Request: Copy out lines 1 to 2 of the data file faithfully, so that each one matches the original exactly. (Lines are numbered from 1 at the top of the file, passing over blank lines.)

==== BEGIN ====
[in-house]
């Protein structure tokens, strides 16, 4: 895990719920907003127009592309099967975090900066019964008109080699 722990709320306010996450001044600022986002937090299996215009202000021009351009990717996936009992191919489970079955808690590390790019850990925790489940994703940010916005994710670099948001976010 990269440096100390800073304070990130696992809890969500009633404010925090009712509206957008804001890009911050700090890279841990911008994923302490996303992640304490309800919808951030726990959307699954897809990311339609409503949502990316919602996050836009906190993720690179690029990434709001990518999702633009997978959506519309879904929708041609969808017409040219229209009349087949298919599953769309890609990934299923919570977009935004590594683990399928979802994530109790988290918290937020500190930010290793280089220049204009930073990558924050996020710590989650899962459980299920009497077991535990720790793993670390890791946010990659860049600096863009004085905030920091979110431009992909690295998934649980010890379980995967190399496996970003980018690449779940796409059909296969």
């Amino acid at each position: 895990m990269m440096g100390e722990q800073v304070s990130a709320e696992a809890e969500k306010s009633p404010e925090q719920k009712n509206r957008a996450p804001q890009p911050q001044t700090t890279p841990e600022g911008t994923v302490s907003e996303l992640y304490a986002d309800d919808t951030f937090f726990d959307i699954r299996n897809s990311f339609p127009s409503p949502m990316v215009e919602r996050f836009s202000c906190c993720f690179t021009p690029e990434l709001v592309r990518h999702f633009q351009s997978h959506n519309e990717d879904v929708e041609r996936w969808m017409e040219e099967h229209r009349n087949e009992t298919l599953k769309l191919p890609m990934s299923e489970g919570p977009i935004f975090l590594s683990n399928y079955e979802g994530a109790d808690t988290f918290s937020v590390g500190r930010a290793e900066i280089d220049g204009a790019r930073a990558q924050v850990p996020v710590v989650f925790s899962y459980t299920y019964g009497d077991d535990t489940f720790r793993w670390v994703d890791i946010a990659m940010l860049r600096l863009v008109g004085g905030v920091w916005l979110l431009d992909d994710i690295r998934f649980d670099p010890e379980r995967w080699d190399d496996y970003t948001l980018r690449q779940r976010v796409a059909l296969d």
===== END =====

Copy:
[in-house]
């Protein structure tokens, strides 16, 4: 895990719920907003127009592309099967975090900066019964008109080699 722990709320306010996450001044600022986002937090299996215009202000021009351009990717996936009992191919489970079955808690590390790019850990925790489940994703940010916005994710670099948001976010 990269440096100390800073304070990130696992809890969500009633404010925090009712509206957008804001890009911050700090890279841990911008994923302490996303992640304490309800919808951030726990959307699954897809990311339609409503949502990316919602996050836009906190993720690179690029990434709001990518999702633009997978959506519309879904929708041609969808017409040219229209009349087949298919599953769309890609990934299923919570977009935004590594683990399928979802994530109790988290918290937020500190930010290793280089220049204009930073990558924050996020710590989650899962459980299920009497077991535990720790793993670390890791946010990659860049600096863009004085905030920091979110431009992909690295998934649980010890379980995967190399496996970003980018690449779940796409059909296969």